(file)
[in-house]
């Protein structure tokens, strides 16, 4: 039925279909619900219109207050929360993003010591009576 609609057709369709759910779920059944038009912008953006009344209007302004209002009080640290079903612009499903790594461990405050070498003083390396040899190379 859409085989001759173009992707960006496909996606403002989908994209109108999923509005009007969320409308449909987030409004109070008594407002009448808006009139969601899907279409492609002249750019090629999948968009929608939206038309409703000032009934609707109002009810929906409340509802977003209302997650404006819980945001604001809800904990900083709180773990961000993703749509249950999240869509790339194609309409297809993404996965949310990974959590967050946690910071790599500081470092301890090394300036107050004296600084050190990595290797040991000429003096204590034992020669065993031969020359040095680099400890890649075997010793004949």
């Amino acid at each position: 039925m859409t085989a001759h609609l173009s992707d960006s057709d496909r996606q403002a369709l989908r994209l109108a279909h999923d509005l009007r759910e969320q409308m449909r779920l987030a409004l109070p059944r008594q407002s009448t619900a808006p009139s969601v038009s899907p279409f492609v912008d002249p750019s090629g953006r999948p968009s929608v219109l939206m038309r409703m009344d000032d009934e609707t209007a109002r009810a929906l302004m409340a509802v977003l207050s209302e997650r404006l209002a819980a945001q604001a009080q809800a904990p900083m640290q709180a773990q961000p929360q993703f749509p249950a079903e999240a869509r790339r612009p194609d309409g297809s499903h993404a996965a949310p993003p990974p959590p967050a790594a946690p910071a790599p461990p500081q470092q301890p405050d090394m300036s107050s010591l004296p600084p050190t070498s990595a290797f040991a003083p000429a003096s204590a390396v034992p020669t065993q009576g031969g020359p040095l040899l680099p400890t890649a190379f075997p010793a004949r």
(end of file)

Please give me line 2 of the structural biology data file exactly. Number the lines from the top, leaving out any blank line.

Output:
């Protein structure tokens, strides 16, 4: 039925279909619900219109207050929360993003010591009576 609609057709369709759910779920059944038009912008953006009344209007302004209002009080640290079903612009499903790594461990405050070498003083390396040899190379 859409085989001759173009992707960006496909996606403002989908994209109108999923509005009007969320409308449909987030409004109070008594407002009448808006009139969601899907279409492609002249750019090629999948968009929608939206038309409703000032009934609707109002009810929906409340509802977003209302997650404006819980945001604001809800904990900083709180773990961000993703749509249950999240869509790339194609309409297809993404996965949310990974959590967050946690910071790599500081470092301890090394300036107050004296600084050190990595290797040991000429003096204590034992020669065993031969020359040095680099400890890649075997010793004949």